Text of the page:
The most recent iteration of the painting included a tribute to Sean Monterrosa, who was killed by Vallejo police on May 27. | Photo: Kseniya…
On Friday, Hoodline reported that the latest incarnation of the famous Bernal Hill rock — a "Black Lives Matter" message painted by neighborhood artist Kseniya Makarova — was almost immediately covered up.
Over the past six days, the art has been painted over (and subsequently re-added) four times. But while the first four erasures were allegedly done by a nearby resident, the latest was done by the city itself.
On Tuesday morning, an SF Public Works employee was seen removing the artwork from the rock — d espite its longstanding status in the neighborhood as a forum for public expression.
Bernal Heights resident Kevin DeFranco took a video of his interaction with the Public Works employee, which he shared with Hoodline. In the video, the employee says that the department had received complaints about the "Black Lives Matter" message.
"When people complain, we gotta do it," the employee said. DeFranco responded that it wasn't right; the employee agreed, but continued painting over the rock with grey paint.A Public Works employee was seen painting over the Bernal rock on Tuesday morning. | Photo: Kevin DeFranco
Public Works did not respond to a request for comment. But District 9 Supervisor Hillary Ronen, who tweeted that she was "incensed" about the incident, said she received an apology from SFPW director Alaric Degrafinried.
Makarova also spoke out against Public Works' actions on Instagram, noting that Public Works "has never touched this rock" before, and that it was a "bad move" on the city's part to respond to complaints with a removal of the message.
"It's one thing for one individual [...] coming here in the dead of night to wipe out a message of support for Black Lives Matter," she wrote. "[It's wholly different] for the city to spend our taxpayer dollars to side with a couple of wet blankets, who suffer so badly from their internalized racism that they can't handle seeing a message of support for black lives."Artists Kseniya Makarova, Micah Rivera, and Manny Fabregas after repainting the rock on Monday. | Photo: Kseniya Makarova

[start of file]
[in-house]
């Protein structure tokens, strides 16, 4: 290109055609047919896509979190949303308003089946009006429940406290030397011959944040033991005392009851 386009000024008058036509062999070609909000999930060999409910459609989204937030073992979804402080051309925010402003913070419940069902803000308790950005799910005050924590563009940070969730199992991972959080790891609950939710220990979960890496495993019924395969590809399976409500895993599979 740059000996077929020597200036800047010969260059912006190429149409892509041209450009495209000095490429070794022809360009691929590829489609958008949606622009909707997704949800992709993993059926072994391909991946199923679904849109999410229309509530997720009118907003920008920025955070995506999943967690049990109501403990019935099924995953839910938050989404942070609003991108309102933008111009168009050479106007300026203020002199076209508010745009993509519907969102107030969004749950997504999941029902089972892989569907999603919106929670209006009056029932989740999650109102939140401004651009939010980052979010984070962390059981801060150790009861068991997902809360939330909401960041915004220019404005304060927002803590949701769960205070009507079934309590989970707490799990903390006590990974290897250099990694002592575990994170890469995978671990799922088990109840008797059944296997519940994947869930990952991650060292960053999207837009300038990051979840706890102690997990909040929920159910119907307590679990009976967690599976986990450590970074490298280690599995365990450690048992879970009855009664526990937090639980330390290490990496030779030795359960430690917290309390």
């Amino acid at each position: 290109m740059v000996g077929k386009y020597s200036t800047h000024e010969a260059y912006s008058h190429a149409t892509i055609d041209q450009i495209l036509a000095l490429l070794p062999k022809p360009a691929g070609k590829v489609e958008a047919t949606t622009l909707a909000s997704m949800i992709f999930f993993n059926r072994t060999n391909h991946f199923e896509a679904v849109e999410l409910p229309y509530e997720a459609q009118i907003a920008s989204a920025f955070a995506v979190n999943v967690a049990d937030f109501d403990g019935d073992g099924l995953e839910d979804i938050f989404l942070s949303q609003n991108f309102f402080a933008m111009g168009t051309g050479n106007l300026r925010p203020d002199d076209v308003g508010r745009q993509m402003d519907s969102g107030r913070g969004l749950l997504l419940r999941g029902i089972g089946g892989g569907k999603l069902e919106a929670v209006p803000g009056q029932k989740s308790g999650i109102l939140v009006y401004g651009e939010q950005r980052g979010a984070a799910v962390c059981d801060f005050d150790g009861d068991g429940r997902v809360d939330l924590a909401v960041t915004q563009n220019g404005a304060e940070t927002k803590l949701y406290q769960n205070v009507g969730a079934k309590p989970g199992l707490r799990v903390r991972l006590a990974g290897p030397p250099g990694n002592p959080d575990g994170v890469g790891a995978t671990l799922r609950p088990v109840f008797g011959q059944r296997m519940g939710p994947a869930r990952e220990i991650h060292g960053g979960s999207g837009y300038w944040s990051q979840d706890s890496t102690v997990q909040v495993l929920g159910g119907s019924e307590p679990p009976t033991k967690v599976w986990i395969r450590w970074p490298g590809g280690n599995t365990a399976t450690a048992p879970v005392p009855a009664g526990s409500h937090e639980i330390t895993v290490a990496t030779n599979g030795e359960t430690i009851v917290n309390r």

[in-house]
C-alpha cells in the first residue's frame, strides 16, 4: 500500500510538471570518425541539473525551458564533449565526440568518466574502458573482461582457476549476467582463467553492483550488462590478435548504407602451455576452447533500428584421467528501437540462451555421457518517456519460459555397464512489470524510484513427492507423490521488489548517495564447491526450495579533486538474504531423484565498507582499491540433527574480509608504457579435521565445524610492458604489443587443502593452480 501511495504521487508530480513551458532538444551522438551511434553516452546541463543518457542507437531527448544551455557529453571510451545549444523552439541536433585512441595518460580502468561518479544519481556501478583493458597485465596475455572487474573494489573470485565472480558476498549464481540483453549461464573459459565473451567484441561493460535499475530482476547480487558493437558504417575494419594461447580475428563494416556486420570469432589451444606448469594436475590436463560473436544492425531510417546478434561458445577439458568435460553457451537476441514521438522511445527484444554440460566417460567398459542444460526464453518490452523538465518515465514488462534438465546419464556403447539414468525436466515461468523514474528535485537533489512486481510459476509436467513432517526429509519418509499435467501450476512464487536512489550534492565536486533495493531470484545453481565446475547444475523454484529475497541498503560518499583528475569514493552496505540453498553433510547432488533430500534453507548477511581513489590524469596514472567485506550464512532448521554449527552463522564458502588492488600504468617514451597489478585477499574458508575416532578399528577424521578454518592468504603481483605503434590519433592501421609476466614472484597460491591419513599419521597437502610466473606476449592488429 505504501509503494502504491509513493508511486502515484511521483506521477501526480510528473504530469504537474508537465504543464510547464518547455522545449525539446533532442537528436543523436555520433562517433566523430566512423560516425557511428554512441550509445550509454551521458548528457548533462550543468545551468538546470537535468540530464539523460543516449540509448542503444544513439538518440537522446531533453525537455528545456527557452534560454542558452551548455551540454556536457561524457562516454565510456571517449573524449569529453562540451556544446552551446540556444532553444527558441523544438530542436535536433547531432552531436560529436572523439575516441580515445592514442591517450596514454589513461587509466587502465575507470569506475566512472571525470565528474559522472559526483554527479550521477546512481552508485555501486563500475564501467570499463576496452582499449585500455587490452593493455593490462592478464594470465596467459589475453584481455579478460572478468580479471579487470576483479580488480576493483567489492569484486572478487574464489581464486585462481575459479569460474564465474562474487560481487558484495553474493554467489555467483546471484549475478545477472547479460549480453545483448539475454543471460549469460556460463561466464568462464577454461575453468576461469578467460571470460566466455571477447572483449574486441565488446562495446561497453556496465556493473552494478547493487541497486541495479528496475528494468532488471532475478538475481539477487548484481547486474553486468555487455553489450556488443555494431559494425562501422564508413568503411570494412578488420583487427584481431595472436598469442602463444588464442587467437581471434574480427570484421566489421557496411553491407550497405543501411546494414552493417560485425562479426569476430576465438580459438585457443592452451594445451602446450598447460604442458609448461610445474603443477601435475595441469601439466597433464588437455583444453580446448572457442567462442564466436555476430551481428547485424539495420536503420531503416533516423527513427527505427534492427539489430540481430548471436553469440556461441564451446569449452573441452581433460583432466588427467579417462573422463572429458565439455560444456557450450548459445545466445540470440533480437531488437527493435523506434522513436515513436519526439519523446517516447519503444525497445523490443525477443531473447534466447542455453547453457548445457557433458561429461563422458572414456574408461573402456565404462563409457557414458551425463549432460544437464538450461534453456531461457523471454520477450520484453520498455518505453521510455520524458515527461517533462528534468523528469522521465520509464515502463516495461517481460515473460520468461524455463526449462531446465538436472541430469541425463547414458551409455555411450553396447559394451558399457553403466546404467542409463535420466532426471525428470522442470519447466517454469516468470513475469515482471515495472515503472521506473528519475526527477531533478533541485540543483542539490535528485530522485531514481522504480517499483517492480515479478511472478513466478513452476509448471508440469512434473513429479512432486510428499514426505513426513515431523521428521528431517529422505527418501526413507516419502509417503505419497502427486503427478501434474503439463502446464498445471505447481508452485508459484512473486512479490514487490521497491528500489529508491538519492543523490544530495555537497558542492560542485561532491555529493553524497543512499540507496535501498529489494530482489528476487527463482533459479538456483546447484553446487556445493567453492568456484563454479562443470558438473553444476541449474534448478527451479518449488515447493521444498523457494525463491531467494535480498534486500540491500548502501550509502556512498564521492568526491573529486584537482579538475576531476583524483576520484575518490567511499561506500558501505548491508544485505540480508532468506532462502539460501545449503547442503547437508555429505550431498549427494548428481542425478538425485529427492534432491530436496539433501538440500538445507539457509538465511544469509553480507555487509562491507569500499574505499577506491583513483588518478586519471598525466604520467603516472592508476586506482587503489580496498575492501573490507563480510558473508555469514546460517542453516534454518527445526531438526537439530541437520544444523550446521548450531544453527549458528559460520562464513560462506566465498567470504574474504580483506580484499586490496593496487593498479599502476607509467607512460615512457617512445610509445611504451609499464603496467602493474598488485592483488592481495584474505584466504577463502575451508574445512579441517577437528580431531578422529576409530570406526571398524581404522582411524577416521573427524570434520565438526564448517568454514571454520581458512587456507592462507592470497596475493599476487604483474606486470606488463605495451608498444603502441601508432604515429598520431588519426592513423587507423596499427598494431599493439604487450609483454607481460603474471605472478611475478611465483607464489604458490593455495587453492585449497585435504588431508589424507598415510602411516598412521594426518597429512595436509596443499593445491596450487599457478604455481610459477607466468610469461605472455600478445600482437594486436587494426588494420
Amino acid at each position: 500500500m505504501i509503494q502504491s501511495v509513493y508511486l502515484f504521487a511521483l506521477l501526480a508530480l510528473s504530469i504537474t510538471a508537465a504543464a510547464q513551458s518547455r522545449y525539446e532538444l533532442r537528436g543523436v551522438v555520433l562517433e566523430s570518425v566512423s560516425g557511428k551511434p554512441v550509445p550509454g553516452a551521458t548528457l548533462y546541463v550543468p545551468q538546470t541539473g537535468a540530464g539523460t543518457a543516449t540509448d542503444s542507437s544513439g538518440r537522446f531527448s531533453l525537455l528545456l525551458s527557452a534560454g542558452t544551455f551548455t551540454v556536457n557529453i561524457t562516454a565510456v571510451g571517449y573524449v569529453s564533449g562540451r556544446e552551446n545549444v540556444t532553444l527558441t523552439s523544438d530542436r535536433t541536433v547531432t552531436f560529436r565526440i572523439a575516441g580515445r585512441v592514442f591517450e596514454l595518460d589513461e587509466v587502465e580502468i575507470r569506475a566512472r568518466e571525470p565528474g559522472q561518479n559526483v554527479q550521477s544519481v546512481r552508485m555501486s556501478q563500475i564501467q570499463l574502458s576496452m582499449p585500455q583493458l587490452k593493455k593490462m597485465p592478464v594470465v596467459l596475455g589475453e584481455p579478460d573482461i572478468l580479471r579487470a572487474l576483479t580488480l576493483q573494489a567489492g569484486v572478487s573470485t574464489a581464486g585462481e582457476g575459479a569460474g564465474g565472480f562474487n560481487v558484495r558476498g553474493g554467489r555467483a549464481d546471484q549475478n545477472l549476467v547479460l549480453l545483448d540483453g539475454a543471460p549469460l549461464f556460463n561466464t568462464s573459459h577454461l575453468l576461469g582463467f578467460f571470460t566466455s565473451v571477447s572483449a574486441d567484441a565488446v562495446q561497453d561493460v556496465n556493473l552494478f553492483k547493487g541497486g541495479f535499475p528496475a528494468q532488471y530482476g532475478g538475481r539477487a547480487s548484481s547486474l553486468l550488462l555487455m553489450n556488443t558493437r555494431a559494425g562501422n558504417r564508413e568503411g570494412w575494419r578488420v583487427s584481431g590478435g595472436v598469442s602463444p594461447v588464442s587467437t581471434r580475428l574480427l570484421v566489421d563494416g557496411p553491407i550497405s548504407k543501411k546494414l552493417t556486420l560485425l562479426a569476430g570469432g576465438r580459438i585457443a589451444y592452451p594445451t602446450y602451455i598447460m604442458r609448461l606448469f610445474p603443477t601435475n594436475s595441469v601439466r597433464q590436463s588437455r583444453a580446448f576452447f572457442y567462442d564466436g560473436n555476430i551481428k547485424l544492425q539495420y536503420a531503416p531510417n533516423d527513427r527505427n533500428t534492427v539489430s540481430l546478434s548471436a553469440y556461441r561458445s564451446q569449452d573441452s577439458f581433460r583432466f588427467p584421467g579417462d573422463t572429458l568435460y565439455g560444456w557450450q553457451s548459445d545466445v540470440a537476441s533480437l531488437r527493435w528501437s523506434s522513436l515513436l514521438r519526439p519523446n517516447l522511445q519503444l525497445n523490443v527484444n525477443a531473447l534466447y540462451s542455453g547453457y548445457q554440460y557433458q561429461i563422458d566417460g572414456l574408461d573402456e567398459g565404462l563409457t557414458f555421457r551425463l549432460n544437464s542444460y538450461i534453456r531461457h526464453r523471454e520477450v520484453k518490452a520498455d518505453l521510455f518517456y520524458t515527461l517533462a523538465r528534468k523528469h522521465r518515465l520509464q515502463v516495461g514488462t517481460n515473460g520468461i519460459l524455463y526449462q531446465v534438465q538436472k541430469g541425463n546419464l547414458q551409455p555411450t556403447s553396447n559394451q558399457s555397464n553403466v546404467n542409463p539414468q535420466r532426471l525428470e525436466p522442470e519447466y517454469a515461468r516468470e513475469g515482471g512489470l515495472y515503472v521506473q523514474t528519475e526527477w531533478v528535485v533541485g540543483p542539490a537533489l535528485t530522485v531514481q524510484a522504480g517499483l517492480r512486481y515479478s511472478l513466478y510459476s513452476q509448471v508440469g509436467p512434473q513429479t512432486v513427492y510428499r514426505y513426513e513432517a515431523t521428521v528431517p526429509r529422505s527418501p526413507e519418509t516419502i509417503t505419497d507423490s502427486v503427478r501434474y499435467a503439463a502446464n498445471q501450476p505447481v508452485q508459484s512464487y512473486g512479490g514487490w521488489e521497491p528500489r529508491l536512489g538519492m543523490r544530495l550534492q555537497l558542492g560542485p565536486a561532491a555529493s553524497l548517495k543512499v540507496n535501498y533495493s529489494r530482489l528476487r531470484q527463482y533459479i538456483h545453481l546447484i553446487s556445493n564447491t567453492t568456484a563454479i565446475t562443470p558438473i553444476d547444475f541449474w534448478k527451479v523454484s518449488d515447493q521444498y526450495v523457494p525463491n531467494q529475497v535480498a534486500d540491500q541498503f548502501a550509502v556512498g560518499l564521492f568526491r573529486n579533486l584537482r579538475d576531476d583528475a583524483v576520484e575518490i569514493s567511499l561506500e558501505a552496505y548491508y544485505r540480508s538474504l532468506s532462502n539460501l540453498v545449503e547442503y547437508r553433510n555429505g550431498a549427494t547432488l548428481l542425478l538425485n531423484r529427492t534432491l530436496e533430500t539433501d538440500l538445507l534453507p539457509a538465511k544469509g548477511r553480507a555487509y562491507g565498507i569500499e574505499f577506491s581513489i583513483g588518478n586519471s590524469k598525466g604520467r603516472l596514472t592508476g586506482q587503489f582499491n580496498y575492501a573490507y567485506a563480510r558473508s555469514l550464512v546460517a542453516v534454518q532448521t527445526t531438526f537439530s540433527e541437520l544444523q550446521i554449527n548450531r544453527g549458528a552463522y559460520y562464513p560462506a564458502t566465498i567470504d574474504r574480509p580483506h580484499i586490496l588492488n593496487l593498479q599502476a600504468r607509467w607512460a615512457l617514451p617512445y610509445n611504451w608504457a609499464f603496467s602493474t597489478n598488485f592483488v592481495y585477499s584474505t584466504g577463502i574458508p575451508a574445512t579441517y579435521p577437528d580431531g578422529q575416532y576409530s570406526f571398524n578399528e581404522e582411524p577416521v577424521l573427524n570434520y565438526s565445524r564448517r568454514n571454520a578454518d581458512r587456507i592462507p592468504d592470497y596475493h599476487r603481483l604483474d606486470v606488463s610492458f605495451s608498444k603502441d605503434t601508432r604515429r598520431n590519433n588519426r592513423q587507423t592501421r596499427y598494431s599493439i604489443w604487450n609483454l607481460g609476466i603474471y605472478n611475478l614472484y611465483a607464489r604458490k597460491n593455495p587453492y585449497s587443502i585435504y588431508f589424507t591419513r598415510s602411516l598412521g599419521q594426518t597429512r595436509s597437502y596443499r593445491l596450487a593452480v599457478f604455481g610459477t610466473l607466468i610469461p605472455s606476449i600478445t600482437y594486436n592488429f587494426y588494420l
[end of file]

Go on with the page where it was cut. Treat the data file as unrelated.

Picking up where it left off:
Today's incident comes after a nearly week-long saga of continuous painting and re-painting of the rock, which has long been a forum for public expression.
According to the Chronicle, a woman was seen spray-painting over the artists' work early on Monday morning. When a neighbor inquired about her actions, the woman said she did not want to see "political" messages on the rock.
"I don't want the politics," she said. "I just want to go for a walk and have a nice day."
The rock has previously borne other political messages, including paintings of support for both Hillary Clinton and Bernie Sanders, and a "Resist" message shortly after President Trump's 2017 inauguration.
On social media, a majority of neighbors have expressed their support for the Black Lives Matter message. But it has sparked some heated conversations, and in some cases, acts of intimidation towards the artists.
Artist Micah Rivera, who has joined Makarova in re-painting the rock, told Hoodline that he received an email from a Bernal Heights resident over the weekend, informing him that the paintings were a violation of the San Francisco Public Works code and against California law.
In the email, the resident included a photo he'd taken of Rivera painting the rock on Saturday, which Rivera called a "thinly veiled threat" to report him to the city.
However, Makarova, Rivera and their fellow artists have also received strong support from several neighbors, who've added to the p ublic display with chalk art and smaller painted rocks. Some have even filed 311 requests with Public Works to leave the rock alone.
"This rock has been a public art space for many years," one neighbor wrote on the 311 app. "Our country is in the midst of a crisis over equality, and the rock's recent artwork reflected that issue and was a positive reminder that we all stand against racism."
While many neighbors have offered to financially support their work, the artists are instead encouraging supporters to donate to City of Dreams (a local mentorship program for low-income youth) and Campaign Zero (a research campaign dedicated to police reform).
On Sunday, they taped QR codes on the rock that funnel to the donation pages for each organization.